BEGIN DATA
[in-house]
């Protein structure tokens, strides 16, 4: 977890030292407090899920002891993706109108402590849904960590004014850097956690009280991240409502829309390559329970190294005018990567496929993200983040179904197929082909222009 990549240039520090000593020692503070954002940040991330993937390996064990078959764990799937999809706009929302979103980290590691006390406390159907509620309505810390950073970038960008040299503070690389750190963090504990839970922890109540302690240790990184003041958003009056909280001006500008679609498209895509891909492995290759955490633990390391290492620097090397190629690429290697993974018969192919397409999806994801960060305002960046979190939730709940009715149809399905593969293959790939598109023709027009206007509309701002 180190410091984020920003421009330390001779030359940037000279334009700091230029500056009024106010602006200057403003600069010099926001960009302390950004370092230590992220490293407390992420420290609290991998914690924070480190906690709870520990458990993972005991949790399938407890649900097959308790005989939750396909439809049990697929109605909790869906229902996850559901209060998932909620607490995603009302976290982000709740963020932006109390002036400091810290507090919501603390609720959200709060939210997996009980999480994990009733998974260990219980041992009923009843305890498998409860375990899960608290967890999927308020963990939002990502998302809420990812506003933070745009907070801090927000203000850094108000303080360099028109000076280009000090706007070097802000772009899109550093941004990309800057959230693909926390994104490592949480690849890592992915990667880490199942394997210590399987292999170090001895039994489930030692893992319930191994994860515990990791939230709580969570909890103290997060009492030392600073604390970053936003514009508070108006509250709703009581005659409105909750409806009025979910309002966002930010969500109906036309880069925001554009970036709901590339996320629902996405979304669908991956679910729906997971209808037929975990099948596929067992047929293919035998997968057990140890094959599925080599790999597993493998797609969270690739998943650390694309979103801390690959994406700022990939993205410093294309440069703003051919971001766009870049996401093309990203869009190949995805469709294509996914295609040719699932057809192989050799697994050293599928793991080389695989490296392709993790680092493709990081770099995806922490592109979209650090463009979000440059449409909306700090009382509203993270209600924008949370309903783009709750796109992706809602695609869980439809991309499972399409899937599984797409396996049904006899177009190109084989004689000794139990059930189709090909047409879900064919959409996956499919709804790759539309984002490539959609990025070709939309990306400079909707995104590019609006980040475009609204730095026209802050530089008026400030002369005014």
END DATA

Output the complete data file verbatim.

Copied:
[in-house]
């Protein structure tokens, strides 16, 4: 977890030292407090899920002891993706109108402590849904960590004014850097956690009280991240409502829309390559329970190294005018990567496929993200983040179904197929082909222009 990549240039520090000593020692503070954002940040991330993937390996064990078959764990799937999809706009929302979103980290590691006390406390159907509620309505810390950073970038960008040299503070690389750190963090504990839970922890109540302690240790990184003041958003009056909280001006500008679609498209895509891909492995290759955490633990390391290492620097090397190629690429290697993974018969192919397409999806994801960060305002960046979190939730709940009715149809399905593969293959790939598109023709027009206007509309701002 180190410091984020920003421009330390001779030359940037000279334009700091230029500056009024106010602006200057403003600069010099926001960009302390950004370092230590992220490293407390992420420290609290991998914690924070480190906690709870520990458990993972005991949790399938407890649900097959308790005989939750396909439809049990697929109605909790869906229902996850559901209060998932909620607490995603009302976290982000709740963020932006109390002036400091810290507090919501603390609720959200709060939210997996009980999480994990009733998974260990219980041992009923009843305890498998409860375990899960608290967890999927308020963990939002990502998302809420990812506003933070745009907070801090927000203000850094108000303080360099028109000076280009000090706007070097802000772009899109550093941004990309800057959230693909926390994104490592949480690849890592992915990667880490199942394997210590399987292999170090001895039994489930030692893992319930191994994860515990990791939230709580969570909890103290997060009492030392600073604390970053936003514009508070108006509250709703009581005659409105909750409806009025979910309002966002930010969500109906036309880069925001554009970036709901590339996320629902996405979304669908991956679910729906997971209808037929975990099948596929067992047929293919035998997968057990140890094959599925080599790999597993493998797609969270690739998943650390694309979103801390690959994406700022990939993205410093294309440069703003051919971001766009870049996401093309990203869009190949995805469709294509996914295609040719699932057809192989050799697994050293599928793991080389695989490296392709993790680092493709990081770099995806922490592109979209650090463009979000440059449409909306700090009382509203993270209600924008949370309903783009709750796109992706809602695609869980439809991309499972399409899937599984797409396996049904006899177009190109084989004689000794139990059930189709090909047409879900064919959409996956499919709804790759539309984002490539959609990025070709939309990306400079909707995104590019609006980040475009609204730095026209802050530089008026400030002369005014």